Early, Subtle, Cardiac Changes Tied to Midlife Cognitive Decline

Megan Brooks

January 27, 2022

Subclinical changes in cardiac structure and diastolic function in early adulthood may serve as risk markers for cognitive decline in midlife, new research suggests.

Cardiovascular disease (CVD) risk factors such as high blood pressure, high cholesterol, and diabetes have been associated with an increased risk for cognitive impairment, but much less is known about heart structure and function and the risks for cognition.

"We showed for the first time that even before the occurrence of cardiovascular disease, people with abnormalities in cardiac structure and function as early as in young adulthood have lower midlife cognition," investigators Laure Rouch, PharmD, PhD, and Kristine Yaffe, MD, both with the Department of Psychiatry, University of California, San Francisco (UCSF), said in a joint email to Medscape Medical News.

"This study reminds us that heart health is key to brain health and that the overlap and interplay between the two is not limited to patients with end-stage heart disease," Rouch and Yaffe said.

The findings were published online January 26 in Neurology.

Heart/Brain Connection

The analysis included 2653 participants in the Coronary Artery Risk Development in Young Adults (CARDIA) study.

Echocardiograms were obtained at year 5, 25, and 30 study visits ― at mean ages of 30, 50, and 55 years, respectively. At year 30, participants underwent a standard battery of tests measuring global cognition, processing speed, executive function, delayed verbal memory, and verbal fluency.

Over 25 years, there was an average increase in left ventricular mass of 0.27 g/m2 per year ― from a mean of 80.5 g/m2 in year 5 to 86.0 g/m2 in year 30.

Left atrial volume increased by an average of 0.42 mL/m2 per year, from 16 mL/m2 in year 5 to 26 mL/m2 in year 30.

Left ventricular ejection fraction (LVEF) decreased by 0.11% per year, from 63.3% in year 5 to 59.7% in year 30.

After adjustment for demographics and education, an increase in left ventricular mass of at least 1 standard deviation over 25 years was associated with lower cognition on most tests (P ≤ .02).

An increase in left atrial volume over the study period was associated with lower global cognition (P = .04), whereas a decrease in LVEF was not associated with cognition. Further adjustment for CV risk factors yielded similar results.

"A more effective collaboration is needed between cardiologists and neurologists to promote healthy brain aging," Rouch and Yaffe said.

"Echocardiography is a widely available, relatively inexpensive, and non-invasive imaging method that could be integrated into a risk assessment for cognitive impairment," they added.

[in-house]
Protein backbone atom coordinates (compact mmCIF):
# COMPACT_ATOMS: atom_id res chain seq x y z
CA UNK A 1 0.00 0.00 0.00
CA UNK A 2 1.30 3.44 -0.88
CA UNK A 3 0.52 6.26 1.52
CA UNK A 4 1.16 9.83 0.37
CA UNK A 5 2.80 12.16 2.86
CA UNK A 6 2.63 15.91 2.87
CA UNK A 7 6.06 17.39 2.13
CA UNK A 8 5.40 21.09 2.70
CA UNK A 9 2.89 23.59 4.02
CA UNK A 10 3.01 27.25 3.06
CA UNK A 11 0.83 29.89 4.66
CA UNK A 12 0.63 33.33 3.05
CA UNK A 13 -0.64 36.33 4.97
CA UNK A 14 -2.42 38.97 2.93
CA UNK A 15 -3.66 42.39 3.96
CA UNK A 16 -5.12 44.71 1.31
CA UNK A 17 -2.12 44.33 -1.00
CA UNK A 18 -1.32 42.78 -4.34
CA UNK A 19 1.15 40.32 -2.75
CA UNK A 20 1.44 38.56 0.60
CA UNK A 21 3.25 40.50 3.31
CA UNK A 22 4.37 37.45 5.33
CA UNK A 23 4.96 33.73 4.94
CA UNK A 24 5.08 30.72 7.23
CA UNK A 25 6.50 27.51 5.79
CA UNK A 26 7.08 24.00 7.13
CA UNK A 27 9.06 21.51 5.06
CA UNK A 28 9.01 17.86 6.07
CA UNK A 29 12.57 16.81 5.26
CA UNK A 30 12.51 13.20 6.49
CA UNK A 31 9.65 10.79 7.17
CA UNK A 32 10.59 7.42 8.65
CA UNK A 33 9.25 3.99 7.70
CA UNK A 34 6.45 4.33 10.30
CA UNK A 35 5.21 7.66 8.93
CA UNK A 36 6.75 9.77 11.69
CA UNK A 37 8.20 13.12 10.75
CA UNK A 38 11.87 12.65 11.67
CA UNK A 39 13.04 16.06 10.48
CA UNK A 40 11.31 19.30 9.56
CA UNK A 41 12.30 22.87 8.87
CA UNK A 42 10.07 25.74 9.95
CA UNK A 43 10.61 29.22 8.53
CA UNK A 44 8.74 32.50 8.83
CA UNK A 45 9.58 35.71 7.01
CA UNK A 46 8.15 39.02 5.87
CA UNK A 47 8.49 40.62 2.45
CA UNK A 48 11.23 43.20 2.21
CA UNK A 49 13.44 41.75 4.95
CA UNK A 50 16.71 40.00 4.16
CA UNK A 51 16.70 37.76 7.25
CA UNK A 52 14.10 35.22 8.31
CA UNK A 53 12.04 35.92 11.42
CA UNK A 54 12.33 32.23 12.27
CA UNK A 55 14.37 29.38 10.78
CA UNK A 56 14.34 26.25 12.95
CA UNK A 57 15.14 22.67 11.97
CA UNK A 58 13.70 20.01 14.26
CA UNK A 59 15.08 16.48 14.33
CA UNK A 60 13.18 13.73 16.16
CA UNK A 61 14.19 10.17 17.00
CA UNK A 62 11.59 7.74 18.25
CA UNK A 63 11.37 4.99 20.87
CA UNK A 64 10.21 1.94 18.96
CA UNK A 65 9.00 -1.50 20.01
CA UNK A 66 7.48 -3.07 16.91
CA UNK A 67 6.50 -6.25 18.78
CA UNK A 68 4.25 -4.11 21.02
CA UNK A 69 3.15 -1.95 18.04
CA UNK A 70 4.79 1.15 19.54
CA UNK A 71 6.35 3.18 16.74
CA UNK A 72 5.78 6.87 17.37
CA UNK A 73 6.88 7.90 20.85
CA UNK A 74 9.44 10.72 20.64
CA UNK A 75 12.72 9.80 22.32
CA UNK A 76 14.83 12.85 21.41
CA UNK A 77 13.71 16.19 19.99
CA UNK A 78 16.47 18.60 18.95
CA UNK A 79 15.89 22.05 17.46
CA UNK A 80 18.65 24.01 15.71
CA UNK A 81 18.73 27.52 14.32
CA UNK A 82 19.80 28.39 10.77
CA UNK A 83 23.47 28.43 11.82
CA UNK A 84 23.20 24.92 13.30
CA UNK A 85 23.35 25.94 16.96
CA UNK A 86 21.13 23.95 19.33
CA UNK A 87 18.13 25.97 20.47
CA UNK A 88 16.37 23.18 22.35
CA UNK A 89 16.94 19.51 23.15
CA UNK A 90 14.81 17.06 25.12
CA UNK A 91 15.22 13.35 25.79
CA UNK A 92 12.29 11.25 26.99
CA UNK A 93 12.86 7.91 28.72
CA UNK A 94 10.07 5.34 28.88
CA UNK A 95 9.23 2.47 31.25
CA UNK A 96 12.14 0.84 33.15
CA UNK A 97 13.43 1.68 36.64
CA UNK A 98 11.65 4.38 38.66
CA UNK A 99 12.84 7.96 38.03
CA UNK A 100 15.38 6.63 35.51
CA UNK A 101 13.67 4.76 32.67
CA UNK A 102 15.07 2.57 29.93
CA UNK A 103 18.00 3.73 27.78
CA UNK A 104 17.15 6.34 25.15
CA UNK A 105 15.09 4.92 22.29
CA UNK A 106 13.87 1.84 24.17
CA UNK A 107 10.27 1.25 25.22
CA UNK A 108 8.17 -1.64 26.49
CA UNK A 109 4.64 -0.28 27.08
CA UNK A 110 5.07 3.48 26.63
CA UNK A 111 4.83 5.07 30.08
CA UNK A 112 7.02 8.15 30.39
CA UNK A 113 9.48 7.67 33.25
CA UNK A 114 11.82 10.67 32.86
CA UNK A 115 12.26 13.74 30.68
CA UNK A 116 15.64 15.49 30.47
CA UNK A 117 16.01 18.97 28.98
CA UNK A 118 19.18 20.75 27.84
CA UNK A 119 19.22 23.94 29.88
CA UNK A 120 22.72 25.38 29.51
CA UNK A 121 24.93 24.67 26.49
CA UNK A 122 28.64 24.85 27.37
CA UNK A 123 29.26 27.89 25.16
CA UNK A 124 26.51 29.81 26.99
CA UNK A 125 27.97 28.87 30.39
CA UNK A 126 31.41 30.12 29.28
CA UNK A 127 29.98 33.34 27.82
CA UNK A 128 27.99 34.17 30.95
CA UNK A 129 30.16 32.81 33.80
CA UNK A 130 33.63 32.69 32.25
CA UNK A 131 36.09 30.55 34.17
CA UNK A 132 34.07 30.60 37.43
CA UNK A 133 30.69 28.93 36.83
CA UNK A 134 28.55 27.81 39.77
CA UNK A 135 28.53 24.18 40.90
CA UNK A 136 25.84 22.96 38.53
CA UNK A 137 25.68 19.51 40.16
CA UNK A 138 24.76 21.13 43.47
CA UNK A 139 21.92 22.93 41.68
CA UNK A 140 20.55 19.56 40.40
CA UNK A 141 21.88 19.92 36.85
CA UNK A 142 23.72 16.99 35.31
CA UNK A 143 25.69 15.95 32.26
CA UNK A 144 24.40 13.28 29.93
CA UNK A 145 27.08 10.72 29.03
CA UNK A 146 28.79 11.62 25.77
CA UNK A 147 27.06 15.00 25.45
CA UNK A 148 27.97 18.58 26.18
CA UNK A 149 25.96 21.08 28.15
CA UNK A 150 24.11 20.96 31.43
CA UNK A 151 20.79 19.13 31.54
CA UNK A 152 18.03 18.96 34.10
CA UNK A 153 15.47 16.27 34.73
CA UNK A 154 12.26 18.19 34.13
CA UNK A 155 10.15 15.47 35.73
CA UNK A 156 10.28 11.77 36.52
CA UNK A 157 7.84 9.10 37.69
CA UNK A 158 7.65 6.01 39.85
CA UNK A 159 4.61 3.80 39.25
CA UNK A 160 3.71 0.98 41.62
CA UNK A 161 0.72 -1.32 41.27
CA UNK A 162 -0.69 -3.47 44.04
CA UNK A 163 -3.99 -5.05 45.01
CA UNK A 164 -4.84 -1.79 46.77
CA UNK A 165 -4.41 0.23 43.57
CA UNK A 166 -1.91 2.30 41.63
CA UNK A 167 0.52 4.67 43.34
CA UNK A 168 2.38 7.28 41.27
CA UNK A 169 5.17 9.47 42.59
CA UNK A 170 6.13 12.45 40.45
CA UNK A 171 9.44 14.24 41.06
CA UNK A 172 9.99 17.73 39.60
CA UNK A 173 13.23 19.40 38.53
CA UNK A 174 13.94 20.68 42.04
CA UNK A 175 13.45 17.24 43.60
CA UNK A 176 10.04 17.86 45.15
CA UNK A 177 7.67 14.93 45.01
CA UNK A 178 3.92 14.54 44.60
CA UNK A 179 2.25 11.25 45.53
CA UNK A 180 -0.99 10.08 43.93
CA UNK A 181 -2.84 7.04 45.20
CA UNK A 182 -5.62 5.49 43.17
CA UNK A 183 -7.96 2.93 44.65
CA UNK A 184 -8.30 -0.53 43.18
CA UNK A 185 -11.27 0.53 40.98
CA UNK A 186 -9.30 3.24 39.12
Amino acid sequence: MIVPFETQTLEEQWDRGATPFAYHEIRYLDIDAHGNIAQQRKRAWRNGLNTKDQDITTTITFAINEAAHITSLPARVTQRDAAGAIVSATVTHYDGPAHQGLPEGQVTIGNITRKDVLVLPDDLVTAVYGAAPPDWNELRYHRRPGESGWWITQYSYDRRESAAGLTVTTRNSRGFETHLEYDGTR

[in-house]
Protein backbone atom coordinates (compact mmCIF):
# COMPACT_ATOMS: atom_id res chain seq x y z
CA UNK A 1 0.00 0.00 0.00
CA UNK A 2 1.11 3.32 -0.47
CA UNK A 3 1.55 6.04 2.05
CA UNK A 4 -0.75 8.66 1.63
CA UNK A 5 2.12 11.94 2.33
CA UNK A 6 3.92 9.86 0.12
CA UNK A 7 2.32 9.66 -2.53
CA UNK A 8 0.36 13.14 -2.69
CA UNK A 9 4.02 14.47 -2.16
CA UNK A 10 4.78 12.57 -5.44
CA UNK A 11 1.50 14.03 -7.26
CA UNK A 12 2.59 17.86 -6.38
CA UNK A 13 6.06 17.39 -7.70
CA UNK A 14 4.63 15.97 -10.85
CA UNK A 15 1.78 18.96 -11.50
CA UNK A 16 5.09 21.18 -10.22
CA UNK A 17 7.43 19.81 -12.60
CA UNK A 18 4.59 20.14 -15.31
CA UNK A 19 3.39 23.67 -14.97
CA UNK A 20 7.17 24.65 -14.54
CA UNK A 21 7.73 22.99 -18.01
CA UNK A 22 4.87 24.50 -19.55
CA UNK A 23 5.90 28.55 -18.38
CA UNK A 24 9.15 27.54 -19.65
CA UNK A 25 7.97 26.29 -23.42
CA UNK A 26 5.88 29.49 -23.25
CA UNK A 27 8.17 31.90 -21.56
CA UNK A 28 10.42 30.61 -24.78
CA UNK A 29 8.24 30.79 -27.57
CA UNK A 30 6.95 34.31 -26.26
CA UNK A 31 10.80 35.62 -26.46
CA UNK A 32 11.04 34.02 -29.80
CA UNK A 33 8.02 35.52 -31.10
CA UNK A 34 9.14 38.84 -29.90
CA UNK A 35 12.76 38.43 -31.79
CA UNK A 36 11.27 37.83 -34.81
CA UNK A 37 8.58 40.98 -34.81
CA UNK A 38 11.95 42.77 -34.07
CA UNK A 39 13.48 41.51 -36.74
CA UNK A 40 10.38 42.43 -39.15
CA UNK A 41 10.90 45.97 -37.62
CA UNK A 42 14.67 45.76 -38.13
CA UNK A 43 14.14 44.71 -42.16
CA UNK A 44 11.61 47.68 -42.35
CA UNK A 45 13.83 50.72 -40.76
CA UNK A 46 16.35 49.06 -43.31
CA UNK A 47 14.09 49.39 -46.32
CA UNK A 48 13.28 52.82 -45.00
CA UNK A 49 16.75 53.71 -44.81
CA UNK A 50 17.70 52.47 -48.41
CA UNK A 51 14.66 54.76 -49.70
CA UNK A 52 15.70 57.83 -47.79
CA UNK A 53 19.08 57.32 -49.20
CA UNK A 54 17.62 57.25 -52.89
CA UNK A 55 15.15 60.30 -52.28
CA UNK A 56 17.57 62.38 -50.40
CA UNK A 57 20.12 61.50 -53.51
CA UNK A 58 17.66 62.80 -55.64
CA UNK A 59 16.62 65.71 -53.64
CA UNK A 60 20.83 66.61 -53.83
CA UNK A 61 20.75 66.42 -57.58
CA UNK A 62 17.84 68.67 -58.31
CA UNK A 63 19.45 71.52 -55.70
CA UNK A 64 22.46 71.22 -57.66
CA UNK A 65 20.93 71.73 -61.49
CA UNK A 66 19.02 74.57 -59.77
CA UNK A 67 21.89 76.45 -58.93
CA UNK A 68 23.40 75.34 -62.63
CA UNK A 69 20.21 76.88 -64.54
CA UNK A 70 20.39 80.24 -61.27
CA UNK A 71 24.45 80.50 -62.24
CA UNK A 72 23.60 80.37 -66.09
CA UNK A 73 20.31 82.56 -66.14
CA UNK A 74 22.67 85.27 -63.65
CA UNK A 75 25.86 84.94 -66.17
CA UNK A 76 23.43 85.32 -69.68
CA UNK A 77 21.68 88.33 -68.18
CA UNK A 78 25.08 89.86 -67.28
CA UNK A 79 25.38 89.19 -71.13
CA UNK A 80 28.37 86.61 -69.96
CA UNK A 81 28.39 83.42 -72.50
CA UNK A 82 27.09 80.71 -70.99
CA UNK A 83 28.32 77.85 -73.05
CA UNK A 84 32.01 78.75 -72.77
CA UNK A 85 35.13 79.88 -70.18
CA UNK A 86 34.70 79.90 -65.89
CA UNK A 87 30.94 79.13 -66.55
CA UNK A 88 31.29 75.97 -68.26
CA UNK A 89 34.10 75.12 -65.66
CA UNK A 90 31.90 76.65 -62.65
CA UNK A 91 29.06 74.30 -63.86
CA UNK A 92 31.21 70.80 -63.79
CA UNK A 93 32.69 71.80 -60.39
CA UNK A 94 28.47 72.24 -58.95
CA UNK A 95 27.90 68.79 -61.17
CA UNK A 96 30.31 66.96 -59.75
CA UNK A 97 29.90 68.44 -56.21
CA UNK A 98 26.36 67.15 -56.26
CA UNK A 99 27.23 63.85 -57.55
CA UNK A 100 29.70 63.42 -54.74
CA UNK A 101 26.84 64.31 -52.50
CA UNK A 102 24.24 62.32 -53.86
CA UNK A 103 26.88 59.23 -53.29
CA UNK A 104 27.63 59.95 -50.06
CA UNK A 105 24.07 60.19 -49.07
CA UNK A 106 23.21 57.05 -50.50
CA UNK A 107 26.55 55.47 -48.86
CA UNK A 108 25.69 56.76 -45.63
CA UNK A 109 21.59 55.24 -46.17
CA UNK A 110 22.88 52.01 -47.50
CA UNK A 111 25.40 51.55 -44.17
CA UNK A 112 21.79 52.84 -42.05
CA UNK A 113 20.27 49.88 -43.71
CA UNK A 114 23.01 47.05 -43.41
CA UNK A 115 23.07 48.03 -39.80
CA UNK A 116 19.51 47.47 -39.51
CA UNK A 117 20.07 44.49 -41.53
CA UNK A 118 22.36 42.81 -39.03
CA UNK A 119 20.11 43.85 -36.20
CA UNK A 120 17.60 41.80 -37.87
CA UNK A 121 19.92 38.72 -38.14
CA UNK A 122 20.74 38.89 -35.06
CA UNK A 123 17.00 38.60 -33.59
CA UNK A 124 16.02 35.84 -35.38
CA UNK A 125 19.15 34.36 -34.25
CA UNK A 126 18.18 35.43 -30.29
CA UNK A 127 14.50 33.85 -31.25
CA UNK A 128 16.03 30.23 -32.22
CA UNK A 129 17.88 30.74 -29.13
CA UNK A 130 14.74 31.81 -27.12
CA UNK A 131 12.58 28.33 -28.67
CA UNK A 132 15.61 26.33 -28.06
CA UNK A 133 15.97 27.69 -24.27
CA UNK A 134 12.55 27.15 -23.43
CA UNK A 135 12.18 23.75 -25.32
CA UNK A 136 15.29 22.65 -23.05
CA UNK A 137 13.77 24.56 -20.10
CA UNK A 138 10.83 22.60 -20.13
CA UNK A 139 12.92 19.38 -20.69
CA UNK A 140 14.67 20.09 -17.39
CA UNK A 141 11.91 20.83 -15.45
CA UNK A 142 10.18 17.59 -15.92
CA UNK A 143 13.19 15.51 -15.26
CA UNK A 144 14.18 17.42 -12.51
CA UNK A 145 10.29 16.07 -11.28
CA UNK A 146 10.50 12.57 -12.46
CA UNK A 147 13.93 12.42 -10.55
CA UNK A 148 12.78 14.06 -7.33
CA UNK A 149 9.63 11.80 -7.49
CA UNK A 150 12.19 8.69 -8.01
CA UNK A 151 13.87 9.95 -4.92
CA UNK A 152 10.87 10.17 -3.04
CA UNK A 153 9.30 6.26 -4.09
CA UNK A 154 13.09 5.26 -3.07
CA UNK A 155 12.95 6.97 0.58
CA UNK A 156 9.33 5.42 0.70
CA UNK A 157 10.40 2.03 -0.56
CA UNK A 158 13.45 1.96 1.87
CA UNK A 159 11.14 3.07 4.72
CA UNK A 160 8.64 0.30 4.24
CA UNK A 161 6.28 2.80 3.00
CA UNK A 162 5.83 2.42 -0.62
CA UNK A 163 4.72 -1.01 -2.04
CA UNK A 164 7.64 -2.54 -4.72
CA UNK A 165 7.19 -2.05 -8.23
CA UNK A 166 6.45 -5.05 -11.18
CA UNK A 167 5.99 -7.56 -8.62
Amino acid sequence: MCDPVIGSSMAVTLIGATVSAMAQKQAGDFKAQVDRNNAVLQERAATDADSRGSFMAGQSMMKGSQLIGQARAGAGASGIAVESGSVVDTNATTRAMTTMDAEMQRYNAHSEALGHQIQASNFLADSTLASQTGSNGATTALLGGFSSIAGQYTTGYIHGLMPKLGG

Looking ahead, the investigators note there is a need for further research to determine whether interventions to improve cardiac structure and diastolic function could also benefit brain health.

They should also investigate the role of arterial stiffness and cerebral small vessel disease in the relationship between cardiac structure, function, and cognition, the researchers add.

First Structural Biomarker

Commenting for Medscape Medical News, Shaheen E. Lakhan, MD, PhD, a neurologist in Newton, Massachusetts, said the study is important because, "thus far, the connections have really been physiological parameters," such as blood pressure and cognitive health.

"This is really strong evidence of a structural cardiac biomarker that can be measured before and independent of changes in physiology or diseased state," said Lakhan, who was not involved with the research.

As more and more interventions are being introduced for addressing disorders of cognition, "this potential structural finding may serve as a solid biomarker to determine" what lifestyle or drug therapy should be taken, he added.

Also weighing in on the findings, Pierre Fayad, MD, professor in the Department of Neurological Sciences and director of the Nebraska Stroke Center, University of Nebraska Medical Center, Omaha, said CARDIA is "an important study" providing "precious data."

The reported changes in cardiac structure and function "precede the clinical symptomatology, as the follow-up stops before they enter into later adulthood, where the risk of clinical events dramatically rises. Meaning these patients still have not had stroke, congestive heart failure, heart attack or dementia, but some of them could be on that trajectory later in their life," Fayad told Medscape Medical News.

Documenting such changes over time is "valuable to give an insight into what leads us to such progression," he noted.

How reliably predictive the findings are for eventual clinical cognitive impairment "will need to be confirmed and verified" in future studies, he added.

"If verified, it could be helpful to provide interventions to those with the left atrial volume enlargement marker and see their effectiveness at preventing eventual clinical cognitive impairment," said Fayad.

The CARDIA study is supported by the National Heart, Lung, and Blood Institute in collaboration with the University of Alabama at Birmingham, Northwestern University, the University of Minnesota, and the Kaiser Foundation Research Institute. Rouch, Lakhan, and Fayad have disclosed no relevant financial relationships.

Neurology. Published online January 26, 2022. Abstract

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